From intake 118, the slurry moves longitudinally through Moyno pump 95 in the direction indicated by arrow 120, and downstream of intake 118, but still on the suction side of the pump, the finished foam is also fed into the pump cavity. It has been found preferable to position foam intake port 148 some distance downstream of the slurry intake port 118, because this also helps prevent the finished foam from "bubbling" back up through throat 112. Downstream of the foam injection point, the slurry and foam are mixed proportionally within the body of the Moyno pump by the action of its screw pump mechanism, so as to form well-mixed foamed cement grout. This is discharged through the discharge end 150 of the pump, and into grout discharge line 62 in the direction indicated by arrow 120; additional mixing and homogenization of the foamed grout continues to take place within the first 100 feet or so of the discharge line.
It should be noted at this point that, while the Moyno-type pump described above has been found preferable for mixing and pumping the grout in the present invention, suitable pumps of other types, such as piston pumps or squeeze pumps, may be substituted for this, with or without a supplemental mixer for the foam and slurry.
FIG. 3 also illustrates the foam-generation side of the system. As was noted above, the finished foam is generated from a mixture of foam concentrate, water, and air. An exemplary foam concentrate which is suitable for use in the present invention is available from the Mearle Corporation, Roselle Park, N.J., under the trade name "Mearle Geocel Foam Liquid". The liquid concentrate is drawn from container 124 by a suction line 126 which is connected to the foam generator unit 90. The compressed air is supplied to the generator unit from a reservoir 94, through line 134, and finally, the water is supplied through line 138. The foam generator unit meters the concentrate, compressed air, and water, and mixes these to form the finished foam. A generator unit which has been found eminently suitable for this is a Model AFS-2H-20V Autofoam™ unit, also available from the Mearle Corporation. The Autofoam™ unit is equipped with pumps for drawing the foam concentrate to the unit and mixing the foam, and for discharging the finished foam through line 142, in the direction indicated by arrow 144.
The finished foam line 142 discharges through a conduit 146 into the suction side of the Moyno pump at foam intake port 148. The proportions of the cement slurry and foam supplied to the pump are regulated according to the specifications for a particular project: for example, the following mix design has been found suitable for grouting tunnel liners using the machine described above:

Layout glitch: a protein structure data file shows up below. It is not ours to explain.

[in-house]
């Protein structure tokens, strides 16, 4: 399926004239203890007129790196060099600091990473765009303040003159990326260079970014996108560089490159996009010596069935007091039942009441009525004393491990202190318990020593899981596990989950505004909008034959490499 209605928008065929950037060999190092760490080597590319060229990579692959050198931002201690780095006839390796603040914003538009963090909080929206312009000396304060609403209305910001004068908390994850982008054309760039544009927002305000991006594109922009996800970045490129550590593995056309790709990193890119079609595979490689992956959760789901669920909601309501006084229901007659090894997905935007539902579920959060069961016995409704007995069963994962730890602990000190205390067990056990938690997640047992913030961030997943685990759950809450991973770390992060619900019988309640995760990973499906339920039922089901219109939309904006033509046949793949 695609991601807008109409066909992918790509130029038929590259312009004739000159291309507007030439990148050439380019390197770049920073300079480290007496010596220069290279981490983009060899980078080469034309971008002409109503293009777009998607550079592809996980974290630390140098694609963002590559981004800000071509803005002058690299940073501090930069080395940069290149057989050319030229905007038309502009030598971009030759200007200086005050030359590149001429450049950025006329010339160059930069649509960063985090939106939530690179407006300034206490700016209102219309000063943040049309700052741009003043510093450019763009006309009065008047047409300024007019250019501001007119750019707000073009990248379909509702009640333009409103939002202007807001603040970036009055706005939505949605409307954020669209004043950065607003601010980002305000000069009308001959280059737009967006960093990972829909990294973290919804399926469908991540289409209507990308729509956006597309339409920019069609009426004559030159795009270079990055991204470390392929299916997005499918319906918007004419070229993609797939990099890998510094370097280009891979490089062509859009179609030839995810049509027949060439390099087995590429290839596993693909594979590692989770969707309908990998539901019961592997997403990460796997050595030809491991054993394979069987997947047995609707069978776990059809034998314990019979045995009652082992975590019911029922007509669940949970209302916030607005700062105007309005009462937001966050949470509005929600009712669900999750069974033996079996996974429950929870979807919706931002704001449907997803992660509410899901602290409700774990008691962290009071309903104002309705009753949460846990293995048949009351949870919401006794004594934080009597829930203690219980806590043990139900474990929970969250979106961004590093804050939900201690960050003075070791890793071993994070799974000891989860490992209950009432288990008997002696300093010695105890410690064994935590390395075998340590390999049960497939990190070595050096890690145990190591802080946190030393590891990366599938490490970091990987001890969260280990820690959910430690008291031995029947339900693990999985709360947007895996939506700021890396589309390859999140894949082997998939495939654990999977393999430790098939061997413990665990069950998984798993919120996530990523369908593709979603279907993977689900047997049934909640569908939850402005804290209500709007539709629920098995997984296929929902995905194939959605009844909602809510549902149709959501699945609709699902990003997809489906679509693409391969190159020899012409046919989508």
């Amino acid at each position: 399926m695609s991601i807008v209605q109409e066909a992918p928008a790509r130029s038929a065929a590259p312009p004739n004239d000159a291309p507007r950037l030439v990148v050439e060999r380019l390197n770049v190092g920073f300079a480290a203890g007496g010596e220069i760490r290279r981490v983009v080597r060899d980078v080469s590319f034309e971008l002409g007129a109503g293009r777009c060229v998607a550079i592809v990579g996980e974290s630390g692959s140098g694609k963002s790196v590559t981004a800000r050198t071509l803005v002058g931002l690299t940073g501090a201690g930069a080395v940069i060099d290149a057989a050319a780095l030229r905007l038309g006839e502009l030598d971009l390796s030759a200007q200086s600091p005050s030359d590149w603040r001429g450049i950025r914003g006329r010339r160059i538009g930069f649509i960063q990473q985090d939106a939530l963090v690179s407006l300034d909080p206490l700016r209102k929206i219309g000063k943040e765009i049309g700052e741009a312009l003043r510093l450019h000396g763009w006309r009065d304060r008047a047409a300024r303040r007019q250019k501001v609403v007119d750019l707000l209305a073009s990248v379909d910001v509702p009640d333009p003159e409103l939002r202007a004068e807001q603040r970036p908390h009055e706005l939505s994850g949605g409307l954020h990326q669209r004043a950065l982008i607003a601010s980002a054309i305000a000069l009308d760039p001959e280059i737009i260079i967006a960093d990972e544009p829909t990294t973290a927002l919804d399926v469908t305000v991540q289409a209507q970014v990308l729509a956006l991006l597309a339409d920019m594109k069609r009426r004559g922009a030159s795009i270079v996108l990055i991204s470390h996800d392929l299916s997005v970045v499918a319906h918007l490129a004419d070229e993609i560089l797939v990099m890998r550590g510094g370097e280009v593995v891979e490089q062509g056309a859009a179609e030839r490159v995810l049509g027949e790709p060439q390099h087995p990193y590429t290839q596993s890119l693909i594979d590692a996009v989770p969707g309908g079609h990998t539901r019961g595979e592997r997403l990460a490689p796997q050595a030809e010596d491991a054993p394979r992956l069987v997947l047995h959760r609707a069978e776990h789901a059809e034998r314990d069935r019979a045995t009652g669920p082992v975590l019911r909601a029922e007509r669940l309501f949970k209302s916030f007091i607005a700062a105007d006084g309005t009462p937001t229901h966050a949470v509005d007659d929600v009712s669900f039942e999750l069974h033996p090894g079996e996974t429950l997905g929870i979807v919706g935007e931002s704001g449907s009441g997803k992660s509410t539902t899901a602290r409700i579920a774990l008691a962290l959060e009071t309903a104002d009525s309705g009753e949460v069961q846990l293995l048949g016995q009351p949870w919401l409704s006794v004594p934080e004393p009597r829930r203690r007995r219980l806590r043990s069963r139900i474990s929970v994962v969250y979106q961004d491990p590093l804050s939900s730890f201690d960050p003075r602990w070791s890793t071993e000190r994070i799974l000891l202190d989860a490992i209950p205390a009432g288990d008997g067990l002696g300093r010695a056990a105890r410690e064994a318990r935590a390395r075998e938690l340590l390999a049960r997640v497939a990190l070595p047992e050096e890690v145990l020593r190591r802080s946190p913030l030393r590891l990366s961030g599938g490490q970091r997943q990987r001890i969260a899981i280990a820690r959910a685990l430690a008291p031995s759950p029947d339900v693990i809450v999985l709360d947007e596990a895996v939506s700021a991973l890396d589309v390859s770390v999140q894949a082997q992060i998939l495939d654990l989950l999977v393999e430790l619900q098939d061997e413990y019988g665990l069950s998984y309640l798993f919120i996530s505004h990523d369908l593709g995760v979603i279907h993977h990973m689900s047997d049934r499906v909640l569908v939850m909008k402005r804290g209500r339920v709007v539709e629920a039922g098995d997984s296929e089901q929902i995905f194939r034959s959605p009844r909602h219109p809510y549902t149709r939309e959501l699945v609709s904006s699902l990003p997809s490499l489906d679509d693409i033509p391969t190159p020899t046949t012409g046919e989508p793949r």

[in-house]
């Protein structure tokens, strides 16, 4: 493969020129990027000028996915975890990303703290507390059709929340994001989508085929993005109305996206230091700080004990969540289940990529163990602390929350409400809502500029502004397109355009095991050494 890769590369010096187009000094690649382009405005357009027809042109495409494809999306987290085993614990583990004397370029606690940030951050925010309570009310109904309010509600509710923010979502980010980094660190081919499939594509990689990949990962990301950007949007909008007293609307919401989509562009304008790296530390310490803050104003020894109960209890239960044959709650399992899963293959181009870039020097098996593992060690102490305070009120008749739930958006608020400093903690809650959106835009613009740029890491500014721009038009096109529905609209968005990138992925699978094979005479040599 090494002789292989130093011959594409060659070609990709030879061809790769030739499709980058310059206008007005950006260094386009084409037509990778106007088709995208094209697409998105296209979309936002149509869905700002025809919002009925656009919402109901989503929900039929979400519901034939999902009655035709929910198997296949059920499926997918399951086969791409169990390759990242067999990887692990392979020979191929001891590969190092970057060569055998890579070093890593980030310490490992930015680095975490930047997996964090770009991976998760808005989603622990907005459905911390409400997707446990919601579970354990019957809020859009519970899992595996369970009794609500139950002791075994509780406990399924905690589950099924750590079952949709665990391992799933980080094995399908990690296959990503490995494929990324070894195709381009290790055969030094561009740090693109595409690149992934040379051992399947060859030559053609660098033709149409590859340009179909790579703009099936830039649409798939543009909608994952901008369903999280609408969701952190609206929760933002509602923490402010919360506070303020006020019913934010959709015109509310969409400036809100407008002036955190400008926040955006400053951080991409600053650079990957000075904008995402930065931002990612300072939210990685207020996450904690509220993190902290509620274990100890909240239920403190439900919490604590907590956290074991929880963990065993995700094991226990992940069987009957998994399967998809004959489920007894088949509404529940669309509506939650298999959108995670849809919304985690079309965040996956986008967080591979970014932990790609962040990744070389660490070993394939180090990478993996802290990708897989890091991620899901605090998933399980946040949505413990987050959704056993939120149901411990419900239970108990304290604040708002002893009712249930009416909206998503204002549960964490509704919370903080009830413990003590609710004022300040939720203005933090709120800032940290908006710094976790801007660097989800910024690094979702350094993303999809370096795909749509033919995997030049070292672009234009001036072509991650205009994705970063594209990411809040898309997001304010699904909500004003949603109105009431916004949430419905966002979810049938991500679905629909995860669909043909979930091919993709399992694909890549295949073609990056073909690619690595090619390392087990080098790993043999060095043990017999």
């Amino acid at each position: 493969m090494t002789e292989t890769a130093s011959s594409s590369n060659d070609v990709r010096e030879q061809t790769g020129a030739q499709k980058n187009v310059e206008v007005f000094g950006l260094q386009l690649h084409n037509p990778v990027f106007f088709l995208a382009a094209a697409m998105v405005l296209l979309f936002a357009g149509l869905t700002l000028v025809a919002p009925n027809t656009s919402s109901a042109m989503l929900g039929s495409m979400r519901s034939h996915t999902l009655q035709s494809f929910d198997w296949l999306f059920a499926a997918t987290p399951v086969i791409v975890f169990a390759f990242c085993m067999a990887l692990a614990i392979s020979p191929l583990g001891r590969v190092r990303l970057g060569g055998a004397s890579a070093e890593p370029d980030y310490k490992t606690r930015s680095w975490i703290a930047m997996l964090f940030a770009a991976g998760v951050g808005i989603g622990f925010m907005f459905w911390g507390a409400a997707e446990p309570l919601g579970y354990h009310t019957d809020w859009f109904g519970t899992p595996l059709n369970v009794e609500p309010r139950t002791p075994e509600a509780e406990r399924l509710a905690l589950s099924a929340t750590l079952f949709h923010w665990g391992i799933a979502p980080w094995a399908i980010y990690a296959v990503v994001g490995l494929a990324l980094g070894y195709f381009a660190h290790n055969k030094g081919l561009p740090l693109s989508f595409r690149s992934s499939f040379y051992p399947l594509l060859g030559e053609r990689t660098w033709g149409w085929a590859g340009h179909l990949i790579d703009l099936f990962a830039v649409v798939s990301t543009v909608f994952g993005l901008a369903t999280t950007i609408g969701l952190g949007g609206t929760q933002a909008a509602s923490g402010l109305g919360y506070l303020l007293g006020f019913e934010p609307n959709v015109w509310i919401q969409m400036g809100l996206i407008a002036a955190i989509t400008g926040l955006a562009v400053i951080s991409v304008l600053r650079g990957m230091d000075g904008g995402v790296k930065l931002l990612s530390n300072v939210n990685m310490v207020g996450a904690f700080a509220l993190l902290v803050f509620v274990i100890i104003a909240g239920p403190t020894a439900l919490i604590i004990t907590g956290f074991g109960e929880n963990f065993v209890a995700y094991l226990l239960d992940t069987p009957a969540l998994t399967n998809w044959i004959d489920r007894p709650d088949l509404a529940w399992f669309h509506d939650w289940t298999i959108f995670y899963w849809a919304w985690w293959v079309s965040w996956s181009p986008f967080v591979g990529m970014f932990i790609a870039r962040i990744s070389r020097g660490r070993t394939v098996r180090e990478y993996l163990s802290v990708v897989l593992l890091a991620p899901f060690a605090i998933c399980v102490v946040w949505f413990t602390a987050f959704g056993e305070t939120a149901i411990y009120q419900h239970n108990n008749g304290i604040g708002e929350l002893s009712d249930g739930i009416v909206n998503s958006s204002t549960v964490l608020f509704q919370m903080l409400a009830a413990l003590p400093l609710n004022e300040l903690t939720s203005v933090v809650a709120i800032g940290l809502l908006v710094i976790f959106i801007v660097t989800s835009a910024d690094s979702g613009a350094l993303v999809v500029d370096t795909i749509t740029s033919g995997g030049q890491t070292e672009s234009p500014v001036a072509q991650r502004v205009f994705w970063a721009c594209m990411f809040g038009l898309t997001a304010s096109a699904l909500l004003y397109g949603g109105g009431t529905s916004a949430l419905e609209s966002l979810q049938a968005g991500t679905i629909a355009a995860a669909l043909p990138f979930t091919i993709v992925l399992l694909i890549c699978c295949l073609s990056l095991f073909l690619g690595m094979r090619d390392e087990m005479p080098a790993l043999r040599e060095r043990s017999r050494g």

______________________________________Cement SlurryCement 341 lbs. 1.740 CFFly Ash 341 lbs. 2.368 CFWater 362 lbs. 5.801 CFFoamFoam 35.7 lbs. 17.090 CFTotal 27 CF or 1 cu. yard______________________________________
This provides a grout having a water-solids ratio of about 0.53 and a wet density of about 40 PCF.
The systems of the present invention may thus be provided with an initial setting such that the quality of the grout which is produced approximates what has been specified for a particular job. However, as was noted above, various factors, such as loss of bubble structure due to friction with the pumping line, may cause the quality of the grout at the injection site to vary significantly from what is produced at the discharge end of the main pump. Accordingly, it is an important aspect of the present invention that the quality of the grout which is produced at the pump outlet can be adjusted on a continuous basis to compensate for such losses or other factors, so that the quality of the grout at the injection site can be maintained continuously within proper parameters. The systems of the present invention make this possible, primarily by permitting continuous adjustment of the quality and quantity of finished foam which is produced by the foam generator, and which is injected into the continuous flow of slurry through the pump. The variable speed of the pump provides another control factor. Therefore, for example, if the operators at the injection site weight the grout and determine that it is being delivered at that point with insufficient foam content, so that its unit weight is too high, the rate at which the foam is produced can be increased almost instantaneously (by telephone directions) so as to increase the proportion of foam in the grout to compensate for the loss. Conversely, if the grout at the injection site is observed to be too light due to excess foam content, the proportion of foam can be reduced at once to compensate for this. Accordingly, variations in the quality of the grout can be corrected on a continuous basis, as opposed to the situation which occurs in a batch-type process, where perhaps an entire batch of grout would have to be injected before the problem could be corrected, or (if it is too far out of specification) dumped into the tunnel bore for subsequent disposal.